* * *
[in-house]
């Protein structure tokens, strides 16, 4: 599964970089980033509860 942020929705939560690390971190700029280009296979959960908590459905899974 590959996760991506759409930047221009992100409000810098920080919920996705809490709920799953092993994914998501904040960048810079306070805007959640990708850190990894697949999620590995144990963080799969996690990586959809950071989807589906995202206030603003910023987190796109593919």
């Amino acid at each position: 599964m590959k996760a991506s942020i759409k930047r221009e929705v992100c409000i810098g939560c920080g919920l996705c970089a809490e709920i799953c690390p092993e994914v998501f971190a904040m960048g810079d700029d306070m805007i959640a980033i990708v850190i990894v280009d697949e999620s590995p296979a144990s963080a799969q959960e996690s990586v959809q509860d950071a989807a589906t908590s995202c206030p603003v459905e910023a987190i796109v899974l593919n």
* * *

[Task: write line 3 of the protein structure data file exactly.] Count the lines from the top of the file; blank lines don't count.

């Amino acid at each position: 599964m590959k996760a991506s942020i759409k930047r221009e929705v992100c409000i810098g939560c920080g919920l996705c970089a809490e709920i799953c690390p092993e994914v998501f971190a904040m960048g810079d700029d306070m805007i959640a980033i990708v850190i990894v280009d697949e999620s590995p296979a144990s963080a799969q959960e996690s990586v959809q509860d950071a989807a589906t908590s995202c206030p603003v459905e910023a987190i796109v899974l593919n």